Morpurgo tale comes to Worthing stage
Multi-award-winning performer and storyteller Danyah Miller will bring alive the Isles of Scilly in her one-woman recreation of Michael Morpurgo's Why The Whales Came. She will do so with crucial input from video designer Cate Blanchard.
The production comes to Worthing’s Connaught Theatre on Saturday, October 1, and it will be Cate’s videos, along with the audience’s imagination, which will complete the picture.
Danyah had previously had huge success with Morpurgo’s I Believe in Unicorns: “I came in for this one because they were wanting to get a bit more location,” Cate says. “My work has consisted in working the videos into the set. We are basing the set around a jetty. Danyah is going to story-tell through a series of wooden jetties. Obviously we can’t take all the children and the audiences to the Isles of Scilly so my job is going to be to come up with the videos that suggest the isles. We were not able to get to the Isles of Scilly because of the constraints of getting the whole crew out there. But I have actually done a lot of footage on the Sussex coast, at Camber Sands. I was also lucky enough to go to Denmark on holiday, and I used that to get some footage as well.”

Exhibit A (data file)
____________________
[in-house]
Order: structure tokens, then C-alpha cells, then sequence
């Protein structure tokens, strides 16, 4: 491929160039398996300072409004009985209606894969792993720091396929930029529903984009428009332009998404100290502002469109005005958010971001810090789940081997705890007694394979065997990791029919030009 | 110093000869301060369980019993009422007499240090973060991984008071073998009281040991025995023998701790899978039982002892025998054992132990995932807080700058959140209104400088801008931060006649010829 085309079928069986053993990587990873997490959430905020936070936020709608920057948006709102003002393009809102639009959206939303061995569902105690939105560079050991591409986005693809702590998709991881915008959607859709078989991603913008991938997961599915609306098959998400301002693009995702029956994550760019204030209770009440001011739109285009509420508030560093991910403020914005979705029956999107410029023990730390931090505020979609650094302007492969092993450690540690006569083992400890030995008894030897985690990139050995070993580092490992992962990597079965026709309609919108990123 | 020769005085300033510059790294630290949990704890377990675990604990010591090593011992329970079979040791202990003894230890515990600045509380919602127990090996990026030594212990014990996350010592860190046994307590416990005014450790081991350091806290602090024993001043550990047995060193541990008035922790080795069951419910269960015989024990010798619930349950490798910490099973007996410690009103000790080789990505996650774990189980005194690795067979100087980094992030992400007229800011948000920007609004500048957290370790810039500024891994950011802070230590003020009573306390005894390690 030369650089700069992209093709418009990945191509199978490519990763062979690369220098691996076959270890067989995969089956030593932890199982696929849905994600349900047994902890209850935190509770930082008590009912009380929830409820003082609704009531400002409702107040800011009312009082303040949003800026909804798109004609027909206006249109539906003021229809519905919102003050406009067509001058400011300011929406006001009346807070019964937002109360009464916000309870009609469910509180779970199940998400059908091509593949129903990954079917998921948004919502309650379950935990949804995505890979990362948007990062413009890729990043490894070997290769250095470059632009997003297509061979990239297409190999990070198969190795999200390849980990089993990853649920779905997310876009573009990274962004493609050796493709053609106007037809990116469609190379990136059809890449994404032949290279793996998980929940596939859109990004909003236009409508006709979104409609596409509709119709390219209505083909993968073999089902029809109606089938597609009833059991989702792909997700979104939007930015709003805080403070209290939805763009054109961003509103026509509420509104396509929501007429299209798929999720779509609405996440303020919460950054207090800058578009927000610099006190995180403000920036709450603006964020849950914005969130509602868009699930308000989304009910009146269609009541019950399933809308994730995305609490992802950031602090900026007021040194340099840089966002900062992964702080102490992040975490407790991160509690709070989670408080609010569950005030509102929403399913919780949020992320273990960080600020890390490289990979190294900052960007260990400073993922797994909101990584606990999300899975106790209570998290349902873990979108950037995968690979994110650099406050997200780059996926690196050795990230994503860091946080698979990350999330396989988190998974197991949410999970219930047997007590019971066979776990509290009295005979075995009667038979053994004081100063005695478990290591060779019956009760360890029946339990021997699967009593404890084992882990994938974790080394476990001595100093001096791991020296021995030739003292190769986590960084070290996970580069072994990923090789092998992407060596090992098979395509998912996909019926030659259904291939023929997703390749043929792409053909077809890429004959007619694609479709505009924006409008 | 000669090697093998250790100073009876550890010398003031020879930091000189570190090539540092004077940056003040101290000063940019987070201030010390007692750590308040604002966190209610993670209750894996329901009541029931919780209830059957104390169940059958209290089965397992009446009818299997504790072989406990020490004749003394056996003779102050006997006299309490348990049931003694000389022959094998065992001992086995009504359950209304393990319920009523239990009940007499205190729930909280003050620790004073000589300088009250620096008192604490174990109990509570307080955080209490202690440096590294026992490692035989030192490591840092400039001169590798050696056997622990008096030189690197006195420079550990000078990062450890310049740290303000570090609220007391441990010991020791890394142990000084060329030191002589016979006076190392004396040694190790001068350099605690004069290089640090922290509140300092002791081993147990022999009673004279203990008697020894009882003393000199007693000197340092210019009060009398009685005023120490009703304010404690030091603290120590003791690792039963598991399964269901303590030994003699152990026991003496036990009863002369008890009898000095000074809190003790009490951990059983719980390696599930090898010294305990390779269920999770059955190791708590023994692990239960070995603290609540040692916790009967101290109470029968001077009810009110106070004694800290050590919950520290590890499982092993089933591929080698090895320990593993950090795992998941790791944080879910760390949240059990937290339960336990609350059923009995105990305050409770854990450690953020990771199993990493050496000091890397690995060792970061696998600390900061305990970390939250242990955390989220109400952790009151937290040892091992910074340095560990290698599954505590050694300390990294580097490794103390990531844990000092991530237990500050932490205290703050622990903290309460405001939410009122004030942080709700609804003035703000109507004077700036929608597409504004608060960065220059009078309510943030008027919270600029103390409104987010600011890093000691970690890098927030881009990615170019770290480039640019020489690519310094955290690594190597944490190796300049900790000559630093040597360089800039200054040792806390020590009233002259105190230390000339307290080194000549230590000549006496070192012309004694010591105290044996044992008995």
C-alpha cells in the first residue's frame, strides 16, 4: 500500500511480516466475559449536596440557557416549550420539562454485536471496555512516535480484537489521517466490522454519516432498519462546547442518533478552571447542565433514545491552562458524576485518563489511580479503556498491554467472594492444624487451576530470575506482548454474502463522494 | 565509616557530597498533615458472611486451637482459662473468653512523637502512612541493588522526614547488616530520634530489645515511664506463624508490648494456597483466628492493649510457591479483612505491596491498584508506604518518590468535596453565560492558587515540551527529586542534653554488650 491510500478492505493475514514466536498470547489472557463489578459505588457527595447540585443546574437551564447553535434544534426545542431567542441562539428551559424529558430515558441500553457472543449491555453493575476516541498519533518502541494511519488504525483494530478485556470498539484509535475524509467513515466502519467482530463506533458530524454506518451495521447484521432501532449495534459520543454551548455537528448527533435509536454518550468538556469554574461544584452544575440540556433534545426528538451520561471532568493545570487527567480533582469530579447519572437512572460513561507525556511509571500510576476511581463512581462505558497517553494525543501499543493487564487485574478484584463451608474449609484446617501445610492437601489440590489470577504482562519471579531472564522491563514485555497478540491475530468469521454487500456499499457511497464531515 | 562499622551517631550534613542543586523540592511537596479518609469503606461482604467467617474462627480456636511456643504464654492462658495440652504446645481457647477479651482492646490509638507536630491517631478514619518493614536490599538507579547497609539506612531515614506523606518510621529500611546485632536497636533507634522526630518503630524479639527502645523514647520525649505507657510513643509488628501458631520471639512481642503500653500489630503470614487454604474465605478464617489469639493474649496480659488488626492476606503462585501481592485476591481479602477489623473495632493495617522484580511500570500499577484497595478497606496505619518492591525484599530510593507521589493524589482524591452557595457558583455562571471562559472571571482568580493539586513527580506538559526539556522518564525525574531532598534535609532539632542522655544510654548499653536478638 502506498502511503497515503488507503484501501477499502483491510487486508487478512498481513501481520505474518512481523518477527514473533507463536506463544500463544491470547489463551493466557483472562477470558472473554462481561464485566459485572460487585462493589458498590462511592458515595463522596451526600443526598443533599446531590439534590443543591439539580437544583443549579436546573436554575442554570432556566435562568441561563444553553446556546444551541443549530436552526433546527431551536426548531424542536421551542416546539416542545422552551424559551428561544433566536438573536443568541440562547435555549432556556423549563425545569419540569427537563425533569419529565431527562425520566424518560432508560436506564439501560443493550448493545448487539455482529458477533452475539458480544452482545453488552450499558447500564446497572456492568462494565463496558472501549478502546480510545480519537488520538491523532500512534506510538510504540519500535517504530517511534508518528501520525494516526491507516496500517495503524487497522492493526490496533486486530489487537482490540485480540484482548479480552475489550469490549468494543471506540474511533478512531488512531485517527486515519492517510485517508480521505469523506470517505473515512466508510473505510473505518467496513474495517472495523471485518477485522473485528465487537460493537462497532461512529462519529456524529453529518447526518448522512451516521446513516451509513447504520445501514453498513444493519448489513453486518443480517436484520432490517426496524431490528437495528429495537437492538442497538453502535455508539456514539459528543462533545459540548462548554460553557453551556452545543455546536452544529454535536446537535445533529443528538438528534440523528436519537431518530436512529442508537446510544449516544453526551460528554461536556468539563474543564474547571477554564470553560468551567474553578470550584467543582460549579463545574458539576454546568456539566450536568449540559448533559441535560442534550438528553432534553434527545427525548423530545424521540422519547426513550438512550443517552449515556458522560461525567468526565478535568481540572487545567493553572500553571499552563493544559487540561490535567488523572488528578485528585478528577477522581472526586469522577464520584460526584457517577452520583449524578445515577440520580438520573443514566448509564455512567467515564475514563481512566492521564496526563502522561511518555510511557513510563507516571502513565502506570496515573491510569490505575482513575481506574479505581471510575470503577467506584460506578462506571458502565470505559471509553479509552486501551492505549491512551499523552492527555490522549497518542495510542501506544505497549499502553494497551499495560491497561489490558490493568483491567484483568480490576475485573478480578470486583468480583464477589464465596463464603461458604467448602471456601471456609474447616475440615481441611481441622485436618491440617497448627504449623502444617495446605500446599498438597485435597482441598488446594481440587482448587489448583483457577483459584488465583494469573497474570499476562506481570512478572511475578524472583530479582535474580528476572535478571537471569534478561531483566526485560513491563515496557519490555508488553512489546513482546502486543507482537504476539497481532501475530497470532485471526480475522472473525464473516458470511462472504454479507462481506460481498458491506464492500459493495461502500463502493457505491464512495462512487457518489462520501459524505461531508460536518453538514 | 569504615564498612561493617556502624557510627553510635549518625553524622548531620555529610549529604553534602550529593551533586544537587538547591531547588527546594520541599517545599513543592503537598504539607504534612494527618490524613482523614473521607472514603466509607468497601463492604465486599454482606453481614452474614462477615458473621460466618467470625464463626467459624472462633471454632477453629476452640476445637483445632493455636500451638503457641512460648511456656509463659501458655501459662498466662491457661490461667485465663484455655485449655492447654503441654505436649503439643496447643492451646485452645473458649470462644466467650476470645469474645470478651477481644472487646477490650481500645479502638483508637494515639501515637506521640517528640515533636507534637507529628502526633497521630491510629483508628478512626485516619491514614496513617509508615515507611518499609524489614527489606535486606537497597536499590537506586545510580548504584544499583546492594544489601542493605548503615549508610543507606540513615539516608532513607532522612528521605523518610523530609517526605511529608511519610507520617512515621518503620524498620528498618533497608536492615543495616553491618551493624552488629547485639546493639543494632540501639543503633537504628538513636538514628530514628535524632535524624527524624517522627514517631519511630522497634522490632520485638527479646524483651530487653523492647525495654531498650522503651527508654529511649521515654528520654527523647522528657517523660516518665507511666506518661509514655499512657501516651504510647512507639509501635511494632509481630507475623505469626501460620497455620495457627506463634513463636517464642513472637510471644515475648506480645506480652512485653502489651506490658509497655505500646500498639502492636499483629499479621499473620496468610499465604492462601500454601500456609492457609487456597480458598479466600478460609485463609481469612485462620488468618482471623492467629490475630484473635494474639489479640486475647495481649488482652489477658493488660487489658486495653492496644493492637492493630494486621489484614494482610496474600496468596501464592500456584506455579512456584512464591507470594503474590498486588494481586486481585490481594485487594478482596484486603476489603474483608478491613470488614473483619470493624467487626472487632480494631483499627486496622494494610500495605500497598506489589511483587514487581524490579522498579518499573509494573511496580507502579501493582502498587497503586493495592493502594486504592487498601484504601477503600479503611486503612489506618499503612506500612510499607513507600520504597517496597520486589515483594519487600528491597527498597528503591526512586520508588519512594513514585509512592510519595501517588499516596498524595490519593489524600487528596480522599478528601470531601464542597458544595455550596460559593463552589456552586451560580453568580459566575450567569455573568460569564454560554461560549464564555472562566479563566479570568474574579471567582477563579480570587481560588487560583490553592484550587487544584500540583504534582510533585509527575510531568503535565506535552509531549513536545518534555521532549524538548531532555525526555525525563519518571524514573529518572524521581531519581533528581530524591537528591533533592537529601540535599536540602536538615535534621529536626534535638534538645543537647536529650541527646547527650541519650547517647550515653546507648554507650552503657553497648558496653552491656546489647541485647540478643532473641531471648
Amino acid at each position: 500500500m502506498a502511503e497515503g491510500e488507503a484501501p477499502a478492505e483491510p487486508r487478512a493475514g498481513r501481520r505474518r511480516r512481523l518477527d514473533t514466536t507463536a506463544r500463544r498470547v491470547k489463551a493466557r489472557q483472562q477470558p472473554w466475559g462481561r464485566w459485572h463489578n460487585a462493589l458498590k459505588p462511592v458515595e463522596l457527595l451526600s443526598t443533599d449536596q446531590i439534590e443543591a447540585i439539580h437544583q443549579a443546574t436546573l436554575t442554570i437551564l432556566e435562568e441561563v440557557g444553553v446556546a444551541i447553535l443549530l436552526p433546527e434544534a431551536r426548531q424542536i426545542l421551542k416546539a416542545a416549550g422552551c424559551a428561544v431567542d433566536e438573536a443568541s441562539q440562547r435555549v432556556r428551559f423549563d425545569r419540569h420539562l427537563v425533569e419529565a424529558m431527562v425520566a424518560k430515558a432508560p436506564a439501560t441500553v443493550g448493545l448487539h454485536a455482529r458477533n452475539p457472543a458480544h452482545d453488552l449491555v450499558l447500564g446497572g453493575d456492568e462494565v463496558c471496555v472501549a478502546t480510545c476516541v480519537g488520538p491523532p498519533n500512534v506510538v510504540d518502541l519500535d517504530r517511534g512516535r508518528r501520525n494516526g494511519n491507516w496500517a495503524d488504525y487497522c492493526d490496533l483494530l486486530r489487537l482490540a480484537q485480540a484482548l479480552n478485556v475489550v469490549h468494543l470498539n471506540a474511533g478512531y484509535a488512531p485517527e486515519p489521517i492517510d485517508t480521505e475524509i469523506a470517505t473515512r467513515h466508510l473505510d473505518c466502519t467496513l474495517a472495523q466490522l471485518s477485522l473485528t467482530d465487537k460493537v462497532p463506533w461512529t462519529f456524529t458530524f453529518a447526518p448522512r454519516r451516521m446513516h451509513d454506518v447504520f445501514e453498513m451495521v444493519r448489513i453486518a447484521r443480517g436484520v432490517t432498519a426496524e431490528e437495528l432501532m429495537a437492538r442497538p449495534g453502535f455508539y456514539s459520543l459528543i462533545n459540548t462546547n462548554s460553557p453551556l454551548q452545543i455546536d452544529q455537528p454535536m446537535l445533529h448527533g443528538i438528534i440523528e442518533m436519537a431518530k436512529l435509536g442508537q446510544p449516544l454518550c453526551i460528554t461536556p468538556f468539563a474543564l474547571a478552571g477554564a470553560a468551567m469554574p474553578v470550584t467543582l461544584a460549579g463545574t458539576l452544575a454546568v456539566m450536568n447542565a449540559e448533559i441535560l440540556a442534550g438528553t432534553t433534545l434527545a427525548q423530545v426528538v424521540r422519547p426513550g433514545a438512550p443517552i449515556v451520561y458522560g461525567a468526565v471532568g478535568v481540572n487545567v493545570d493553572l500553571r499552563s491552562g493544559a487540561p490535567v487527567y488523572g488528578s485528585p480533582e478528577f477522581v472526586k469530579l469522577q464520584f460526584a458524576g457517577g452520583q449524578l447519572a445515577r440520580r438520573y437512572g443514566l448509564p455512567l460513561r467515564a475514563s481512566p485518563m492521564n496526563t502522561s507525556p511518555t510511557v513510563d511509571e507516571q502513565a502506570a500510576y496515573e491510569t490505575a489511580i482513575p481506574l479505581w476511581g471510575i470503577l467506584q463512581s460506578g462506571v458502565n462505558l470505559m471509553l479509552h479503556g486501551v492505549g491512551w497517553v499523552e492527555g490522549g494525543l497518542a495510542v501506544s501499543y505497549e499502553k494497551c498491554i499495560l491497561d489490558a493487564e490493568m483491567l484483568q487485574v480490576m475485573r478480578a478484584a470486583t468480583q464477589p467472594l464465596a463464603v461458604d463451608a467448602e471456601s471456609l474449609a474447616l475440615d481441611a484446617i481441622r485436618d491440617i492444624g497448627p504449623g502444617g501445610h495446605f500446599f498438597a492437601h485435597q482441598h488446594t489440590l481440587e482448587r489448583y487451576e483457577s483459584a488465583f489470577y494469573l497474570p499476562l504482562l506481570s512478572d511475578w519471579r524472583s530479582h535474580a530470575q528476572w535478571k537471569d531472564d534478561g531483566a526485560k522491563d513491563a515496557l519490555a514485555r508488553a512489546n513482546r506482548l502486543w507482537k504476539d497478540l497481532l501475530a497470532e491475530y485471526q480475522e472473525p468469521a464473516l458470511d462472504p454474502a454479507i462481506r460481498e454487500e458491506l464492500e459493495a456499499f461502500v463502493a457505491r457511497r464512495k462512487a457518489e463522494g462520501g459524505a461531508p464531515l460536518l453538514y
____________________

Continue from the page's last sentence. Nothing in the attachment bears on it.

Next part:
The challenge is the sheer distinctiveness of the Isles of Scilly: “But we thought of Camber, and Camber was the similarest we could find, the feel and the look of the sand that the children would have known.”
The story tells of children Gracie and Daniel who have been forbidden to go near the mysterious and seemingly-dangerous Birdman....
“Part of the challenge is that we are talking about the First World War, and so we have got to come up with footage that is going to feel right for that time. It’s a big task. If you imagine that for reasons of copyright, you can’t just take things off the internet. You have got to create things and then interwine them. And then everything has to be done with Danyah in mind and what she is saying and what she is doing. The video has to accentuate what is going on rather than overpower it.”
And there the challenge is that if you put a video screen in front of people, they will automatically look at it: “It is a question of getting the balance right. We had a couple of what we called playdates before going into rehearsals. We made a mock-up of the set, and I brought along projectors and some footage and started playing with the set to see what it looked like as a whole.
“I trained as a set and costume designer at the Central School of Speech and Drama where I now teach as a video-design lecturer. I started trying to use videos in the sets I was designing, and you realise that sometimes a video projection can carry far more information than a painted set.”
But Cate stresses again, it’s a balancing act.
“You don’t want to overshadow the actors...”